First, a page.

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HUMANITIES DOCTORATES IN THE UNITED STATES: 1991 PROFILE Definition of Degree Field. One additional difference between the 1991 survey and earlier surveys needs to be noted. The humanities sample has always been drawn from a population defined by the degree field chosen by the respondent at the time of degree award (and therefore limited to the DRF taxonomy list that had been used to collect data for the population at that time). However, the 1977, 1979, and 1981 surveys gave respondents in the humanities sample the opportunity to reselect their degree field from a revised list. In subsequent Profile reports, these individuals were counted by field on the basis of their revised responses. However, because revised responses had not been collected from every sample member, an inconsistency was introduced between the “field” used in sampling and reporting. Therefore, the decision was made in 1991 to classify humanities doctorates according to the field they selected at the time they earned their degree. As a result, doctorates who had revised their degree fields between 1977 and 1981 reverted to the field in existence when they completed the DRF form. Three fields were particularly affected: American history, “other history,” and speech/theater. In American history, doctorates from the earlier cohorts who had revised their field to American history reverted to the “other history” category, because American history was not on the list when they earned their degrees. This caused a significant drop in the number of doctorates reported in American history in 1991, and a related increase in the number reported in “other history.” In addition, the number of doctorates in speech/theater showed a large increase in 1991 because older doctorates who had earned degrees in audiology and communications, and who had been counted as nonhumanities doctorates in the 1977, 1979, or 1981 reports, reverted to the category “speech.” (This is because audiology and communications were not on the list at the time they earned their degrees.) Table A-1 illustrates how trend lines were affected by the changes mentioned above. The columns labeled 1977 through 1989 show published numbers by field in those years. In general, each field experienced small but steady growth in the number of doctorates reported in each year. In 1991, however, this trend was reversed. Most fields (with the exception of speech/theater and “other history”) show only slight growth, or even a decline in numbers. Thus, as indicated in the Notice of Methodological Changes at the beginning of this report, 1991 estimates are not comparable with estimates shown in earlier reports. Readers are cautioned not to display 1991 data beside published data from earlier years in order to examine trends. Instead, readers are referred to the indexed time-series tables in Appendix D for information about how the humanities population has changed over time.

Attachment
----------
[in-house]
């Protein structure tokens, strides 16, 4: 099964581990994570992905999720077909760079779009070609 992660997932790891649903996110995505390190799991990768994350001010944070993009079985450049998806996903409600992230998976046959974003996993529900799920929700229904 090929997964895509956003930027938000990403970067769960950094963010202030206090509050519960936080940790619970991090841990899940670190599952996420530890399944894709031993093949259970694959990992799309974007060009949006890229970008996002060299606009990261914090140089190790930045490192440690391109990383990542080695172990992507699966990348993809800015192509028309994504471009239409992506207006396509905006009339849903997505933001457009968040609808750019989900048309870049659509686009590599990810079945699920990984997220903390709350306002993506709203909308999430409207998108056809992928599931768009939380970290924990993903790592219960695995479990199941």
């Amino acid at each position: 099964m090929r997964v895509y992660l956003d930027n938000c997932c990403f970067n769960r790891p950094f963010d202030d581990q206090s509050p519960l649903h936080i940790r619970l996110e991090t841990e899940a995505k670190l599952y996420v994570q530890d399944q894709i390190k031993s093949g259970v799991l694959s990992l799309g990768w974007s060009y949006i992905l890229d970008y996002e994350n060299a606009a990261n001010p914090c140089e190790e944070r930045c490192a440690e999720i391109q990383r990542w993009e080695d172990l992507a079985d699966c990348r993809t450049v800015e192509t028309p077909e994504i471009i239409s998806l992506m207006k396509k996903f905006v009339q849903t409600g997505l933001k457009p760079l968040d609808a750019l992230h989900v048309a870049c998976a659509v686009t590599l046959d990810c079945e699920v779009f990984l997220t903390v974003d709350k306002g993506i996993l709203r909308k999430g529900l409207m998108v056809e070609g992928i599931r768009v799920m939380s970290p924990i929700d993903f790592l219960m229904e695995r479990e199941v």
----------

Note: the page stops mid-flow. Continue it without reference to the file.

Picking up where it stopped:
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HUMANITIES DOCTORATES IN THE UNITED STATES: 1991 PROFILE TABLE A-1 Changes in the Humanities Population, by Field of Doctorate, Caused by Methodological Differences (1977-1991) Field of Doctorate 1977 1981 1985 1989 1991* All Fields 66,400 78,600 90,600 100,700 100,300 American History 5,400 8,500 8,800 10,000 6,300 “Other History” 11,400 11,000 12,500 12,700 15,500 Art History 1,500 2,100 2,700 3,100 3,100 Music 3,700 5,200 6,700 8,300 8,700 Speech/Theater 3,200 3,200 3,800 4,200 5,400 Philosophy 5,400 6,200 7,000 7,500 7,500 English and Amer Lang/Lit 18,500 21,700 23,800 26,000 25,900 Classical Lang/Lit 1,700 1,800 1,900 2,000 2,100 Modern Lang/Lit 11,800 14,300 16,000 17,400 16,400 “Other Humanities” 3,800 4,600 7,500 9,600 9,500 NOTE: These numbers are for the purpose of illustration only and are not valid indicators of trends in the humanities population. For a listing of the fields in “other history” and “other humanities,” see footnote 1 in the Introduction to this report. Numbers are rounded to the nearest hundred; therefore, subcategories may not add to totals. *Estimates for 1991 incorporate the methodological changes enumerated in this appendix; they are based on mail and telephone data.

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HUMANITIES DOCTORATES IN THE UNITED STATES: 1991 PROFILE This page in the original is blank.